As for the functional benefits of MTM, this is an area where again there are differences of opinion. While I'm not personally a big fan, I recognize that there are specific benefits that are desirable so long as the downside is avoided. To avoid the downside, the two midrange drivers need to be close enough together such that their vertical separation is not too great in comparison to the shortest wavelength (highest frequency) within their operating range. You alluded to this need in your comments, and it is apparent upon glancing at the speaker that you perfectly understood this and met the concern by using unusually small midrange drivers and placing them as close to the tweeter as possible. Just from looking at it, I expect that you succeeded in avoiding the downside, and I'll note that it isn't possible to do this if the tweeter is placed within a big waveguide. And the advantages are real. The vertical dispersion pattern is symmetric about the horizontal plane. I don't know what sort of crossover you have used, but even when a crossover design endeavors for the radiation from the midrange and the tweeter to be fully coherent, this can never be accomplished to perfection, and the general consequence will be some amount of upward or downward tilt in the main lobe. Moreover, I believe there is an oft-ignored penalty with using a phase-coherent crossover: the tweeter and midrange each have to be at -6 dB at the point where they are equal in SPL, which implies a -3 dB dip in the aggregate power response. This small dip in the power response has small yet real consequences for the frequency response at all listening locations where coherency does not apply, i.e., at locations where the tweeter and midrange are not both the same distance from the listener. The only way to avoid this, so far as I've been able to determine, is to use crossover slopes where the tweeter and midrange are both at -3 dB at the point where they are equal in SPL, which (I think) implies a 90-degree difference in mutual phase, and which would imply a vertically tilted main lobe, avoided by way of the MTM arrangement.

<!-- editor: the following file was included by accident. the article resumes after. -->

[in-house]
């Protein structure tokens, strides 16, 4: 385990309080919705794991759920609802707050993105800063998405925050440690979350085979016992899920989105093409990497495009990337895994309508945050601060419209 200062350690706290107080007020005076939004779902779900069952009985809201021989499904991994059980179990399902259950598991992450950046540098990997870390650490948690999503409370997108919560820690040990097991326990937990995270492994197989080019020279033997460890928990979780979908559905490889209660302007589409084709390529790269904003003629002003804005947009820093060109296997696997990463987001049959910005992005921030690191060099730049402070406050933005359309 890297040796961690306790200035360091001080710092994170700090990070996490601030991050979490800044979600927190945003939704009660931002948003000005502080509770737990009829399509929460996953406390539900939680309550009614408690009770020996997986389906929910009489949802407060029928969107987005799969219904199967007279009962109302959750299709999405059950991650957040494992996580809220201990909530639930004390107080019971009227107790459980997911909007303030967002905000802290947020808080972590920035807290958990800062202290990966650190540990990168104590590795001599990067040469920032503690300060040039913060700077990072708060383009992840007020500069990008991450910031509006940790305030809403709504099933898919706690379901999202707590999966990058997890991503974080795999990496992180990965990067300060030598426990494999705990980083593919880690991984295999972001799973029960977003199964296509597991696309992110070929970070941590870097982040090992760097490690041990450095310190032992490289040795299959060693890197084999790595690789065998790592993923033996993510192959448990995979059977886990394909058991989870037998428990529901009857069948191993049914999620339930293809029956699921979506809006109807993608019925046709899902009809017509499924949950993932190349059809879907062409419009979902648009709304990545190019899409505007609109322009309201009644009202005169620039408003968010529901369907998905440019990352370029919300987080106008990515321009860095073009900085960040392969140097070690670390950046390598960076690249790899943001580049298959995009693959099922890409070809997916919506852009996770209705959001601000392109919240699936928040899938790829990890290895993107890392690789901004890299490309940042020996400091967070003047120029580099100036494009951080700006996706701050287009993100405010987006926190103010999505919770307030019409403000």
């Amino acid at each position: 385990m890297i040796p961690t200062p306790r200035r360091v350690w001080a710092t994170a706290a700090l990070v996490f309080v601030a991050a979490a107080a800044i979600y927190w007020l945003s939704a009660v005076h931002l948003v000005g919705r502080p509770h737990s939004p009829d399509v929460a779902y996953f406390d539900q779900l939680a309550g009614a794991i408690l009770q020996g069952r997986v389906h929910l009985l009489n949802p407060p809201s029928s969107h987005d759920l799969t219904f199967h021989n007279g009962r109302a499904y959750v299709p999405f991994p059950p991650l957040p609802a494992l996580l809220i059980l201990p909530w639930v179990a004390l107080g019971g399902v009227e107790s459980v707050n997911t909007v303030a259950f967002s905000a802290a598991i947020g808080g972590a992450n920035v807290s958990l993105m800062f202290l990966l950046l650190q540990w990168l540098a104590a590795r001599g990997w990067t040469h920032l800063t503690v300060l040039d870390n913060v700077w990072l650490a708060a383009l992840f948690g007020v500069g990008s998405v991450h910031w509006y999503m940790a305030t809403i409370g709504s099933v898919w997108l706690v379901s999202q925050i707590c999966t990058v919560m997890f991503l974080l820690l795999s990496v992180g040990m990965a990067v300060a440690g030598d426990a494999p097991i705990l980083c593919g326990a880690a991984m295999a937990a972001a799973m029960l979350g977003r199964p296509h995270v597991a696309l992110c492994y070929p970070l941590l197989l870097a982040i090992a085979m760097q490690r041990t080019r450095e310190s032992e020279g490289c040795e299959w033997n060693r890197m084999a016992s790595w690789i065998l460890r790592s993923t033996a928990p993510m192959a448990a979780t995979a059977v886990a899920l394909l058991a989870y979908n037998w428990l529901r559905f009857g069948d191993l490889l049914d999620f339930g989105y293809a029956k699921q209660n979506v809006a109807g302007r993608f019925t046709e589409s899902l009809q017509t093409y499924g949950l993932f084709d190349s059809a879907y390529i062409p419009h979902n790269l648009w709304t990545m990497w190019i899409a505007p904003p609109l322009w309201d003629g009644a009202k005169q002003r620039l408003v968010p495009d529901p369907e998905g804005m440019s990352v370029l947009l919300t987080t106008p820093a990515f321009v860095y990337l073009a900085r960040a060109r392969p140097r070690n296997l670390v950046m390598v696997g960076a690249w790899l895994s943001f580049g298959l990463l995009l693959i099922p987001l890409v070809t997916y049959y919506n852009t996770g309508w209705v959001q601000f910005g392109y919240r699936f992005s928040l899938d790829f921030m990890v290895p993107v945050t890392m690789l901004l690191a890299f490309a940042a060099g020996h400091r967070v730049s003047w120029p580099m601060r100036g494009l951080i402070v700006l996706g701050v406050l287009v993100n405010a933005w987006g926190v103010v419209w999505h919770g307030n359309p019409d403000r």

The sense I get when I look at this speaker is that you had an intimate understanding of several design issues that are ignored in most speakers produced by major manufacturers, that you invested a great deal of time and effort in coming up with solutions that work.

Except for the damned grill. :rolleyes:
 

Dennis Murphy